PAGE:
The plaintiff commenced this action on October 17, 2011 by filing her complaint. In a letter dated November 22, 2011, Diane K. Johnson apprised the plaintiff: "[E]ffective January 2, 2012, the maximum lifetime total of 52 weeks of Partial Disability benefits paid to you will be exhausted and disability benefits will be terminated. The Trustees would like to take this opportunity to inform you that you have the right to appeal the Trustees' decision and to supply any additional information that may support your position. within 180 days from the receipt of this letter." (Exhibit 9 to Declaration of Diane K. Johnson). According to Ms. Johnson, as a matter of course, when the end of the 52-week period of partial disability payments is approaching, the Plan Trustees notify claimants that they may renew their appeals and submit additional information to permit the Plan Trustees to assess whether their disability is total (Declaration of Diane K. Johnson at ¶ 6).

On January 17, 2012, plaintiff's counsel informed defendant's counsel, John J. Myers, that there were numerous medical documents in this case that he wanted to add to the Administrative File (Declaration of John J. Myers [Doc. 28-1] at ¶ 2). Plaintiff's counsel then forwarded 278 pages of medical documents to defendant's counsel and requested that they be added to the Administrative File for the Trustees to consider; of these documents, 263 pages had never been submitted to the Plan previously (Id. at ¶ 4). On January 17, 2012, counsel for the parties exchanged emails concerning the new documents, and defendant's counsel stated: "If you believe any of these records would have made a difference in the outcome of the plan's decision, identify the record and, if the records appear to be significant, then I can ask whether my client would agree to a remand so that it can consider the material." (Id. at ¶ 2).

On January 31, 2012, plaintiff's counsel sent an email to defendant's counsel, suggesting that they agree to stay the case for 60 days to allow the additional documents to be considered, or have the case remanded to the Trustees for consideration of the new documents (Id. at ¶ 5). In a February 2, 2012 email, defendant's counsel replied that the proper procedure would be to remand the case to the Trustees, as a 60-day stay would probably not afford the Trustees enough time to complete their review (Id.).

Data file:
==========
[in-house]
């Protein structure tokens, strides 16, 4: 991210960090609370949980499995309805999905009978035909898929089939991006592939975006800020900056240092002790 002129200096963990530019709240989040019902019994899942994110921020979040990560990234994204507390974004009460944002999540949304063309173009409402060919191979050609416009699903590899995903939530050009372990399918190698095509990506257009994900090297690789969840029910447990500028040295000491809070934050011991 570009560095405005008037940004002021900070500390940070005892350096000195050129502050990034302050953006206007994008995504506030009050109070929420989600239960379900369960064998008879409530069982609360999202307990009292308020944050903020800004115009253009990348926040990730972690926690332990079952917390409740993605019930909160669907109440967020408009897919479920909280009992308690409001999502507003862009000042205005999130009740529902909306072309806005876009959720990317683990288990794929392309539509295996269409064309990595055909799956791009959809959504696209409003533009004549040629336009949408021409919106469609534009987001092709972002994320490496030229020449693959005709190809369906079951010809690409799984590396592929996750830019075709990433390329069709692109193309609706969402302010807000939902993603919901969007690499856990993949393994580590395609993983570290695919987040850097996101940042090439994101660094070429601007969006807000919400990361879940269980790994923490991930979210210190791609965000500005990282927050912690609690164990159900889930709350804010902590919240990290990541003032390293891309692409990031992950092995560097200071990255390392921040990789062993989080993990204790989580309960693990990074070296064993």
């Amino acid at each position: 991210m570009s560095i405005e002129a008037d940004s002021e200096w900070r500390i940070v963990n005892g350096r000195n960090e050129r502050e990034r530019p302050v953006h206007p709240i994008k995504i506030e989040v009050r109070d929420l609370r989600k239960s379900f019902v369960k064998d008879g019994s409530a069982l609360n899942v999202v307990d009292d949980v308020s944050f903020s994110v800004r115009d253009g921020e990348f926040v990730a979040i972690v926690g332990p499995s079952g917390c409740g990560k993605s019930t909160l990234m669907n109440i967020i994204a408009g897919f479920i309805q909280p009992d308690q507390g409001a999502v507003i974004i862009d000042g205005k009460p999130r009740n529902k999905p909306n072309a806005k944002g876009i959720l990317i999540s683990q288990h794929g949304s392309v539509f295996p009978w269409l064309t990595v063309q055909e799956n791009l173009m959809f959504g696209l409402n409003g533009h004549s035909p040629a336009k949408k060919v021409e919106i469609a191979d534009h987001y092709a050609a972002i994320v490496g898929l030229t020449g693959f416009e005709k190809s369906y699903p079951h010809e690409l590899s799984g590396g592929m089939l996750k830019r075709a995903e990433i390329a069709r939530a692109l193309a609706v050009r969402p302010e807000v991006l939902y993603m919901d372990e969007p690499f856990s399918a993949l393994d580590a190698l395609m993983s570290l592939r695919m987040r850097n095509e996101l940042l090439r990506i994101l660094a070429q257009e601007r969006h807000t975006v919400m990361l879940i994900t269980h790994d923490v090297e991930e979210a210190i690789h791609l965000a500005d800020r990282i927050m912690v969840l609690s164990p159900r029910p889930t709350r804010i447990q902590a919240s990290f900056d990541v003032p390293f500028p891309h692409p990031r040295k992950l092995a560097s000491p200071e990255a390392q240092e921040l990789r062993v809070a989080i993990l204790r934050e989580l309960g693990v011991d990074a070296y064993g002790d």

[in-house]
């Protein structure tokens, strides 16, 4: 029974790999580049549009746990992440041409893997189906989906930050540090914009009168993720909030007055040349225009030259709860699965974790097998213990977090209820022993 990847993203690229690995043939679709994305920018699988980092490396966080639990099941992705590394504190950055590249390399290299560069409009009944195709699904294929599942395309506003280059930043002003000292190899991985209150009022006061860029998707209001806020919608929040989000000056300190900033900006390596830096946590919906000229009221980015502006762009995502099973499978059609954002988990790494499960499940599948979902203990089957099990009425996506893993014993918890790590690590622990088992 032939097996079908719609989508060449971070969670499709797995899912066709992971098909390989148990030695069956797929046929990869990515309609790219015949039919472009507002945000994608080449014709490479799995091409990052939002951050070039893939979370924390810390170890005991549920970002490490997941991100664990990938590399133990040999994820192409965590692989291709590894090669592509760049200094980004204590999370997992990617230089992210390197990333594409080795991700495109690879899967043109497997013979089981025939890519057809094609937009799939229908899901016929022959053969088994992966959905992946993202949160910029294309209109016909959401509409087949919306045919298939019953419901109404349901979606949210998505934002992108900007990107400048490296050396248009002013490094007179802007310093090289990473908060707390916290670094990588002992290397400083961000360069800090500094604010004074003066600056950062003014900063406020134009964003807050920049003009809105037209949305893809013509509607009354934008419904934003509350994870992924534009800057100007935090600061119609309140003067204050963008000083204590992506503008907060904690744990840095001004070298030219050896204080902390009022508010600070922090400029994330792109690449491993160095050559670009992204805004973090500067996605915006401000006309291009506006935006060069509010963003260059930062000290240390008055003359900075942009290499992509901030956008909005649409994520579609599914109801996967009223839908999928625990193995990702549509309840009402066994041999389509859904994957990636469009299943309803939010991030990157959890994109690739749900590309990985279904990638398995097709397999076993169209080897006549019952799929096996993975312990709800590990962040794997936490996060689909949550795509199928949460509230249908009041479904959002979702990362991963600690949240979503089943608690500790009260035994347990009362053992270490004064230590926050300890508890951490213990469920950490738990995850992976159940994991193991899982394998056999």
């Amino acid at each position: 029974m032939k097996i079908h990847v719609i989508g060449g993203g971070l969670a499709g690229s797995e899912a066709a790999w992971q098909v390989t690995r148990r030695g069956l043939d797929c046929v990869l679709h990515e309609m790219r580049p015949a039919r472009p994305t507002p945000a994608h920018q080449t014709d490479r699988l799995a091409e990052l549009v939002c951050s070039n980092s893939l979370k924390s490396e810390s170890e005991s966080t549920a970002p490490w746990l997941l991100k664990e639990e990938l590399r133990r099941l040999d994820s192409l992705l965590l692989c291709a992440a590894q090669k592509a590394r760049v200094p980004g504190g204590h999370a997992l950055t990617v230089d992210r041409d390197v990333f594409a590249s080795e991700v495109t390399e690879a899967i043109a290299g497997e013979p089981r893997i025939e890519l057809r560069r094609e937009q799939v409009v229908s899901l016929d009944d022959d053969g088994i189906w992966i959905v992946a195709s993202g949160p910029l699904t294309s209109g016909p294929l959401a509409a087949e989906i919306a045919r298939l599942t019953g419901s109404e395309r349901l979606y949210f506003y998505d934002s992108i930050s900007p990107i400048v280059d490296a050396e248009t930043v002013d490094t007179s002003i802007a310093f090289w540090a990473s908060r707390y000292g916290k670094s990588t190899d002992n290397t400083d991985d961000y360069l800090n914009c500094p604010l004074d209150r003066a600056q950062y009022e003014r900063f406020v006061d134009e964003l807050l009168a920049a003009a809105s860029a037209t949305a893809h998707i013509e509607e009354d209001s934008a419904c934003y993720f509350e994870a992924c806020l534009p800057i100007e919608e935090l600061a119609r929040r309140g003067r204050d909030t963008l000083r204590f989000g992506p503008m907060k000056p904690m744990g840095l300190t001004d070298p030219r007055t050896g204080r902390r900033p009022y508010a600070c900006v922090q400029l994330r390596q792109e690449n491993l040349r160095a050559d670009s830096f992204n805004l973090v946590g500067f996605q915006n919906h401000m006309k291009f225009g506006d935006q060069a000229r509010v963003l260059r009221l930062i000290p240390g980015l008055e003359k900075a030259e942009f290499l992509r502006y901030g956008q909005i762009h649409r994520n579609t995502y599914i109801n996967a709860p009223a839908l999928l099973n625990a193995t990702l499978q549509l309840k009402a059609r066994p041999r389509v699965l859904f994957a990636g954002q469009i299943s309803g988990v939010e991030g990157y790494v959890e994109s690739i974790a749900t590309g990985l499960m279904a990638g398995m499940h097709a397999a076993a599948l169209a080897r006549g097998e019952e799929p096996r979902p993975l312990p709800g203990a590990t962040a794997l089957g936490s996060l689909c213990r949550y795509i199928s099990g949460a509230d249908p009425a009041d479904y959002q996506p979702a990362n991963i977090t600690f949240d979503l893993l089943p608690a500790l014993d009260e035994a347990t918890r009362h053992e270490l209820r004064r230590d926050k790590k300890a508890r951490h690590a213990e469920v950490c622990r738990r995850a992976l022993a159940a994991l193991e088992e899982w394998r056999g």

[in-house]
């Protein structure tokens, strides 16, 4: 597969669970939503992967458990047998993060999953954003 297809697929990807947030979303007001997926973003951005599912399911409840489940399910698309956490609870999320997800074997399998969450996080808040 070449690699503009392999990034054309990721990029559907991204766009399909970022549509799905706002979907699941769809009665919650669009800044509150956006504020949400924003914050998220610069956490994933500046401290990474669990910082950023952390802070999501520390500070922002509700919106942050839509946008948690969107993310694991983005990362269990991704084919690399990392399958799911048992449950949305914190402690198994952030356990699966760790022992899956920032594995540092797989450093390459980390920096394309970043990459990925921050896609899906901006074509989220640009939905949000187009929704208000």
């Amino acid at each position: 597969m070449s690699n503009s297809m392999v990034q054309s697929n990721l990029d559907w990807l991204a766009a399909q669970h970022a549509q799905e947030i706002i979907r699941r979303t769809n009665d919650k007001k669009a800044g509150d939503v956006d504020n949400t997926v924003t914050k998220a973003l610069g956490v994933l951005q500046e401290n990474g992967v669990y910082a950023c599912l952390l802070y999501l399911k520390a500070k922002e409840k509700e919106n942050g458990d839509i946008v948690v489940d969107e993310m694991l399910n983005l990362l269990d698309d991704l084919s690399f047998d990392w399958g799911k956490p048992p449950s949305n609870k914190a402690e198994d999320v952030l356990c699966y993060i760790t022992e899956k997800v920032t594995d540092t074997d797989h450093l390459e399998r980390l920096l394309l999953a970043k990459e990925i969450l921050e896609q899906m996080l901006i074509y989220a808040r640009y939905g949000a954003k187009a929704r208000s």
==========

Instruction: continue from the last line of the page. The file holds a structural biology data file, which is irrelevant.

On February 9, 2012, the plaintiff filed a "Motion to Stay Case or Alternatively Remand to Supplement Administrative Record" (Doc. 15). The Court granted the motion by Order dated February 14, 2012, and directed that "this case is stayed for sixty days so that the additional medical records may be forwarded to the plan administrator for consideration" (Doc. 16). In Orders dated April 10, 2012 (Doc. 21) and June 5, 2012 (Doc. 23), the Court granted the defendant's motions to extend the stay to allow the plan administrator to evaluate the plaintiff's claim in light of the additional medical records.

By letter dated June 18, 2012, Diane K. Johnson informed plaintiff's counsel that following their evaluation, "the Trustees have determined to approve [the plaintiff's] appeal as a totally disabled participant beginning January 4, 2011." (Exhibit A to plaintiff's motion for attorney's fees & expenses). The Trustees made their decision retroactive, so the plaintiff would still be eligible for 52 weeks of partial disability in the event her condition improves (Declaration of Diane K. Johnson at ΒΆ 9). ...